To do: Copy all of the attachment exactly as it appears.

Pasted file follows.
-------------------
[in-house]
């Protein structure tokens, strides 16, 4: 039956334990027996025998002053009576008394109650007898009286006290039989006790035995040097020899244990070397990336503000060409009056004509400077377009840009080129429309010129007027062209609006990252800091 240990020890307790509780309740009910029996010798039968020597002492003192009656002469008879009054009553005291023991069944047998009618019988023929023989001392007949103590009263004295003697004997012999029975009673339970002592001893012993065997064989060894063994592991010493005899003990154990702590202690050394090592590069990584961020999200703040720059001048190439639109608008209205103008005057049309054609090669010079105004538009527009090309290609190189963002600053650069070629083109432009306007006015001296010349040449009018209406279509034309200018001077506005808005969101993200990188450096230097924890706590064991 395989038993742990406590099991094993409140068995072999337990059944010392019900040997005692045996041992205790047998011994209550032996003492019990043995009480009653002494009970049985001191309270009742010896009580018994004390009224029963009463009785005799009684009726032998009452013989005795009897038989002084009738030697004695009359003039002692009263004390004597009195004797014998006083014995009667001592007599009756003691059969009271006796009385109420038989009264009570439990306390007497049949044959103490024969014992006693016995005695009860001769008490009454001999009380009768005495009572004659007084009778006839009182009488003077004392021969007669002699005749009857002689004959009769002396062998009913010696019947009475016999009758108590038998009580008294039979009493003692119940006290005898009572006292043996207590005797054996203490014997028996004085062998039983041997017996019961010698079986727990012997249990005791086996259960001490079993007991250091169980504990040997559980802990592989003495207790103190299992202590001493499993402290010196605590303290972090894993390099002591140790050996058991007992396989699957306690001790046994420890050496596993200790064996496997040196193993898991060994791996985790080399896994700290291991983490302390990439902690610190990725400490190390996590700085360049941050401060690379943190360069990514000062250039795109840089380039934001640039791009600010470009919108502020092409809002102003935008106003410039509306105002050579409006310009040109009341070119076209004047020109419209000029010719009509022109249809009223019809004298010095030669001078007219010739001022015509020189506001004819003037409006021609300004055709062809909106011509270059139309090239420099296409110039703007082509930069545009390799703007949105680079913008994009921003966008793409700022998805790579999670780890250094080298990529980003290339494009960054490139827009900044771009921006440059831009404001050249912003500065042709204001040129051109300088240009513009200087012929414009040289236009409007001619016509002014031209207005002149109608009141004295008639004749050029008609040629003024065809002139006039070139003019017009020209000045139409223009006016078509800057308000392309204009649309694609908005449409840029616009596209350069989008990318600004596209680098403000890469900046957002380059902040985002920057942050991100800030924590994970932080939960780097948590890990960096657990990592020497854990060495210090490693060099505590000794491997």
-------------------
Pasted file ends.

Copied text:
[in-house]
């Protein structure tokens, strides 16, 4: 039956334990027996025998002053009576008394109650007898009286006290039989006790035995040097020899244990070397990336503000060409009056004509400077377009840009080129429309010129007027062209609006990252800091 240990020890307790509780309740009910029996010798039968020597002492003192009656002469008879009054009553005291023991069944047998009618019988023929023989001392007949103590009263004295003697004997012999029975009673339970002592001893012993065997064989060894063994592991010493005899003990154990702590202690050394090592590069990584961020999200703040720059001048190439639109608008209205103008005057049309054609090669010079105004538009527009090309290609190189963002600053650069070629083109432009306007006015001296010349040449009018209406279509034309200018001077506005808005969101993200990188450096230097924890706590064991 395989038993742990406590099991094993409140068995072999337990059944010392019900040997005692045996041992205790047998011994209550032996003492019990043995009480009653002494009970049985001191309270009742010896009580018994004390009224029963009463009785005799009684009726032998009452013989005795009897038989002084009738030697004695009359003039002692009263004390004597009195004797014998006083014995009667001592007599009756003691059969009271006796009385109420038989009264009570439990306390007497049949044959103490024969014992006693016995005695009860001769008490009454001999009380009768005495009572004659007084009778006839009182009488003077004392021969007669002699005749009857002689004959009769002396062998009913010696019947009475016999009758108590038998009580008294039979009493003692119940006290005898009572006292043996207590005797054996203490014997028996004085062998039983041997017996019961010698079986727990012997249990005791086996259960001490079993007991250091169980504990040997559980802990592989003495207790103190299992202590001493499993402290010196605590303290972090894993390099002591140790050996058991007992396989699957306690001790046994420890050496596993200790064996496997040196193993898991060994791996985790080399896994700290291991983490302390990439902690610190990725400490190390996590700085360049941050401060690379943190360069990514000062250039795109840089380039934001640039791009600010470009919108502020092409809002102003935008106003410039509306105002050579409006310009040109009341070119076209004047020109419209000029010719009509022109249809009223019809004298010095030669001078007219010739001022015509020189506001004819003037409006021609300004055709062809909106011509270059139309090239420099296409110039703007082509930069545009390799703007949105680079913008994009921003966008793409700022998805790579999670780890250094080298990529980003290339494009960054490139827009900044771009921006440059831009404001050249912003500065042709204001040129051109300088240009513009200087012929414009040289236009409007001619016509002014031209207005002149109608009141004295008639004749050029008609040629003024065809002139006039070139003019017009020209000045139409223009006016078509800057308000392309204009649309694609908005449409840029616009596209350069989008990318600004596209680098403000890469900046957002380059902040985002920057942050991100800030924590994970932080939960780097948590890990960096657990990592020497854990060495210090490693060099505590000794491997």